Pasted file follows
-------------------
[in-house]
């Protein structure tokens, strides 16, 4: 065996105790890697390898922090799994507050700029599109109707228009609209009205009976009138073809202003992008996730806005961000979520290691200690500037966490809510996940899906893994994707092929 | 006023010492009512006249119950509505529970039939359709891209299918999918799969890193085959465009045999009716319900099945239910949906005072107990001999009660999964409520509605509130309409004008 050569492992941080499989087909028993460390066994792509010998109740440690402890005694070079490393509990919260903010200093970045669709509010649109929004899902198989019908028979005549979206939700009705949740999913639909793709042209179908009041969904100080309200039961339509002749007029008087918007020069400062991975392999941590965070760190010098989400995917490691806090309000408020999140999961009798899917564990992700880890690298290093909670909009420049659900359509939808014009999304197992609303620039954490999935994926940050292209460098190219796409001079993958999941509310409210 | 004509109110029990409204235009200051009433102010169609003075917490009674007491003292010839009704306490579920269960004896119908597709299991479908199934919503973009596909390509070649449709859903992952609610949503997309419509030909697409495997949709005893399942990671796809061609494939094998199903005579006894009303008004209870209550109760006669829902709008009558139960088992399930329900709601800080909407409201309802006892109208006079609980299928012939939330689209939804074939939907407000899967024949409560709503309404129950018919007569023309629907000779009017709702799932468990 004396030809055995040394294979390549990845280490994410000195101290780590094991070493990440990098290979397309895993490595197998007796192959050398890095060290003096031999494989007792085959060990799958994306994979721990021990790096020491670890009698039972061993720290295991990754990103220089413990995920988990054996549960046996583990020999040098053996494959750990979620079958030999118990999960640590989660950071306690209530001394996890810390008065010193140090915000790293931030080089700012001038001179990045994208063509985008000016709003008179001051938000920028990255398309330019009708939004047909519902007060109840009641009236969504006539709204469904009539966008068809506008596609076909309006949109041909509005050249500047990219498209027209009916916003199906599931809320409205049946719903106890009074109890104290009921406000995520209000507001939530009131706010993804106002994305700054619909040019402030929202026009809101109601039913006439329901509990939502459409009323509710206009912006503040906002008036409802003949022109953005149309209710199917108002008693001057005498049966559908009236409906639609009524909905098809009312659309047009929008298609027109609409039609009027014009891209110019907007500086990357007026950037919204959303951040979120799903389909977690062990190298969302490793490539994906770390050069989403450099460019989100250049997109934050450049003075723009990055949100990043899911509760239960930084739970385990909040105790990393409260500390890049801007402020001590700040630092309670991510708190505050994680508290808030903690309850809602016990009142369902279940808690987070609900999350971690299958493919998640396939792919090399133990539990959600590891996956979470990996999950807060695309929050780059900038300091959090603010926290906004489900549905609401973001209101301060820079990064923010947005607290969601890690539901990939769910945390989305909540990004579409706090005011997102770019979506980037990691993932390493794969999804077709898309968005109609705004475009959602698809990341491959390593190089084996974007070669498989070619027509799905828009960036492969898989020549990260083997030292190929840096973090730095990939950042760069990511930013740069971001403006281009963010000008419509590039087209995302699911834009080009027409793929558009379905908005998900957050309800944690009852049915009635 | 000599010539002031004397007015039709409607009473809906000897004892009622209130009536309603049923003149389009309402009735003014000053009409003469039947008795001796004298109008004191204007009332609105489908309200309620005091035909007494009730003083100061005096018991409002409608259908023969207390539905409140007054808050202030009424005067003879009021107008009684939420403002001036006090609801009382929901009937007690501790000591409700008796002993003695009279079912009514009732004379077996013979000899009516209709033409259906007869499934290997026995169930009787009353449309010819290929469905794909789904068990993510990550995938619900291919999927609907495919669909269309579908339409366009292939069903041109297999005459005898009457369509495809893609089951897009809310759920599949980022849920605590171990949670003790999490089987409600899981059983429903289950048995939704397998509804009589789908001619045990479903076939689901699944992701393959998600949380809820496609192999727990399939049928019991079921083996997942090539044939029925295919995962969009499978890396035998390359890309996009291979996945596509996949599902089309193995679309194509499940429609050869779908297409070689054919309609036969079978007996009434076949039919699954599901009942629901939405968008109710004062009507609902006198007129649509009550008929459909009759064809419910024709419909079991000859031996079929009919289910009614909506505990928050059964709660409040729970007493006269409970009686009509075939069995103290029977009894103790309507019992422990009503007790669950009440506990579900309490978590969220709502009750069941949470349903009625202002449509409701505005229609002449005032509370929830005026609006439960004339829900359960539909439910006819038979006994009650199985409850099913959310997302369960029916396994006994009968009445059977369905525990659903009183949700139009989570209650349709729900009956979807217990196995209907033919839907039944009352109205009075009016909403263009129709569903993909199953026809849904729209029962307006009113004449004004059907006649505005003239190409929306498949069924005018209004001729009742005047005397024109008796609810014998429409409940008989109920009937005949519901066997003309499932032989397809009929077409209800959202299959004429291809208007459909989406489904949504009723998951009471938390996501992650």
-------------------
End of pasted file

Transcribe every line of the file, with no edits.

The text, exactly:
[in-house]
């Protein structure tokens, strides 16, 4: 065996105790890697390898922090799994507050700029599109109707228009609209009205009976009138073809202003992008996730806005961000979520290691200690500037966490809510996940899906893994994707092929 | 006023010492009512006249119950509505529970039939359709891209299918999918799969890193085959465009045999009716319900099945239910949906005072107990001999009660999964409520509605509130309409004008 050569492992941080499989087909028993460390066994792509010998109740440690402890005694070079490393509990919260903010200093970045669709509010649109929004899902198989019908028979005549979206939700009705949740999913639909793709042209179908009041969904100080309200039961339509002749007029008087918007020069400062991975392999941590965070760190010098989400995917490691806090309000408020999140999961009798899917564990992700880890690298290093909670909009420049659900359509939808014009999304197992609303620039954490999935994926940050292209460098190219796409001079993958999941509310409210 | 004509109110029990409204235009200051009433102010169609003075917490009674007491003292010839009704306490579920269960004896119908597709299991479908199934919503973009596909390509070649449709859903992952609610949503997309419509030909697409495997949709005893399942990671796809061609494939094998199903005579006894009303008004209870209550109760006669829902709008009558139960088992399930329900709601800080909407409201309802006892109208006079609980299928012939939330689209939804074939939907407000899967024949409560709503309404129950018919007569023309629907000779009017709702799932468990 004396030809055995040394294979390549990845280490994410000195101290780590094991070493990440990098290979397309895993490595197998007796192959050398890095060290003096031999494989007792085959060990799958994306994979721990021990790096020491670890009698039972061993720290295991990754990103220089413990995920988990054996549960046996583990020999040098053996494959750990979620079958030999118990999960640590989660950071306690209530001394996890810390008065010193140090915000790293931030080089700012001038001179990045994208063509985008000016709003008179001051938000920028990255398309330019009708939004047909519902007060109840009641009236969504006539709204469904009539966008068809506008596609076909309006949109041909509005050249500047990219498209027209009916916003199906599931809320409205049946719903106890009074109890104290009921406000995520209000507001939530009131706010993804106002994305700054619909040019402030929202026009809101109601039913006439329901509990939502459409009323509710206009912006503040906002008036409802003949022109953005149309209710199917108002008693001057005498049966559908009236409906639609009524909905098809009312659309047009929008298609027109609409039609009027014009891209110019907007500086990357007026950037919204959303951040979120799903389909977690062990190298969302490793490539994906770390050069989403450099460019989100250049997109934050450049003075723009990055949100990043899911509760239960930084739970385990909040105790990393409260500390890049801007402020001590700040630092309670991510708190505050994680508290808030903690309850809602016990009142369902279940808690987070609900999350971690299958493919998640396939792919090399133990539990959600590891996956979470990996999950807060695309929050780059900038300091959090603010926290906004489900549905609401973001209101301060820079990064923010947005607290969601890690539901990939769910945390989305909540990004579409706090005011997102770019979506980037990691993932390493794969999804077709898309968005109609705004475009959602698809990341491959390593190089084996974007070669498989070619027509799905828009960036492969898989020549990260083997030292190929840096973090730095990939950042760069990511930013740069971001403006281009963010000008419509590039087209995302699911834009080009027409793929558009379905908005998900957050309800944690009852049915009635 | 000599010539002031004397007015039709409607009473809906000897004892009622209130009536309603049923003149389009309402009735003014000053009409003469039947008795001796004298109008004191204007009332609105489908309200309620005091035909007494009730003083100061005096018991409002409608259908023969207390539905409140007054808050202030009424005067003879009021107008009684939420403002001036006090609801009382929901009937007690501790000591409700008796002993003695009279079912009514009732004379077996013979000899009516209709033409259906007869499934290997026995169930009787009353449309010819290929469905794909789904068990993510990550995938619900291919999927609907495919669909269309579908339409366009292939069903041109297999005459005898009457369509495809893609089951897009809310759920599949980022849920605590171990949670003790999490089987409600899981059983429903289950048995939704397998509804009589789908001619045990479903076939689901699944992701393959998600949380809820496609192999727990399939049928019991079921083996997942090539044939029925295919995962969009499978890396035998390359890309996009291979996945596509996949599902089309193995679309194509499940429609050869779908297409070689054919309609036969079978007996009434076949039919699954599901009942629901939405968008109710004062009507609902006198007129649509009550008929459909009759064809419910024709419909079991000859031996079929009919289910009614909506505990928050059964709660409040729970007493006269409970009686009509075939069995103290029977009894103790309507019992422990009503007790669950009440506990579900309490978590969220709502009750069941949470349903009625202002449509409701505005229609002449005032509370929830005026609006439960004339829900359960539909439910006819038979006994009650199985409850099913959310997302369960029916396994006994009968009445059977369905525990659903009183949700139009989570209650349709729900009956979807217990196995209907033919839907039944009352109205009075009016909403263009129709569903993909199953026809849904729209029962307006009113004449004004059907006649505005003239190409929306498949069924005018209004001729009742005047005397024109008796609810014998429409409940008989109920009937005949519901066997003309499932032989397809009929077409209800959202299959004429291809208007459909989406489904949504009723998951009471938390996501992650």